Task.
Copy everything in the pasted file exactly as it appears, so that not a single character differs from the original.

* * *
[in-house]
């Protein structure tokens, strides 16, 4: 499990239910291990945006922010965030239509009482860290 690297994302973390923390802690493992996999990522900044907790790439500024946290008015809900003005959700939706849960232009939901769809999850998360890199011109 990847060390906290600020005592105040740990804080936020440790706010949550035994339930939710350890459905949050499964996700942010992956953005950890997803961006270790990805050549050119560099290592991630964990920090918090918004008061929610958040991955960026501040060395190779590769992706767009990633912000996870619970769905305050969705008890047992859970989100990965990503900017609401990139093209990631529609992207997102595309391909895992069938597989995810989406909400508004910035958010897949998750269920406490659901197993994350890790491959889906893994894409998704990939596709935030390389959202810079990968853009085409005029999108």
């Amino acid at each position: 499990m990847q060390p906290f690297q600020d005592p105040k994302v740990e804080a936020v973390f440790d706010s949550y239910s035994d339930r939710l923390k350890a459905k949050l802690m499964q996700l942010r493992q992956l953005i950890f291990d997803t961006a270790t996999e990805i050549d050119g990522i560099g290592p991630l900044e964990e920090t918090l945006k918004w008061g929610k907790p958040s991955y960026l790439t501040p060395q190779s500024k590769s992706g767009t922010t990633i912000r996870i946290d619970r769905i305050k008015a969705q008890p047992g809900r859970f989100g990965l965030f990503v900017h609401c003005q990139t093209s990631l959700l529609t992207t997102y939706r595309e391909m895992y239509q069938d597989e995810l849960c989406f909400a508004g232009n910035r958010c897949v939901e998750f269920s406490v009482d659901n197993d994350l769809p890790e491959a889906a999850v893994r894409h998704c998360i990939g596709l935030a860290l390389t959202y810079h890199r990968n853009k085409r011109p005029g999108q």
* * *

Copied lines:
[in-house]
């Protein structure tokens, strides 16, 4: 499990239910291990945006922010965030239509009482860290 690297994302973390923390802690493992996999990522900044907790790439500024946290008015809900003005959700939706849960232009939901769809999850998360890199011109 990847060390906290600020005592105040740990804080936020440790706010949550035994339930939710350890459905949050499964996700942010992956953005950890997803961006270790990805050549050119560099290592991630964990920090918090918004008061929610958040991955960026501040060395190779590769992706767009990633912000996870619970769905305050969705008890047992859970989100990965990503900017609401990139093209990631529609992207997102595309391909895992069938597989995810989406909400508004910035958010897949998750269920406490659901197993994350890790491959889906893994894409998704990939596709935030390389959202810079990968853009085409005029999108």
């Amino acid at each position: 499990m990847q060390p906290f690297q600020d005592p105040k994302v740990e804080a936020v973390f440790d706010s949550y239910s035994d339930r939710l923390k350890a459905k949050l802690m499964q996700l942010r493992q992956l953005i950890f291990d997803t961006a270790t996999e990805i050549d050119g990522i560099g290592p991630l900044e964990e920090t918090l945006k918004w008061g929610k907790p958040s991955y960026l790439t501040p060395q190779s500024k590769s992706g767009t922010t990633i912000r996870i946290d619970r769905i305050k008015a969705q008890p047992g809900r859970f989100g990965l965030f990503v900017h609401c003005q990139t093209s990631l959700l529609t992207t997102y939706r595309e391909m895992y239509q069938d597989e995810l849960c989406f909400a508004g232009n910035r958010c897949v939901e998750f269920s406490v009482d659901n197993d994350l769809p890790e491959a889906a999850v893994r894409h998704c998360i990939g596709l935030a860290l390389t959202y810079h890199r990968n853009k085409r011109p005029g999108q």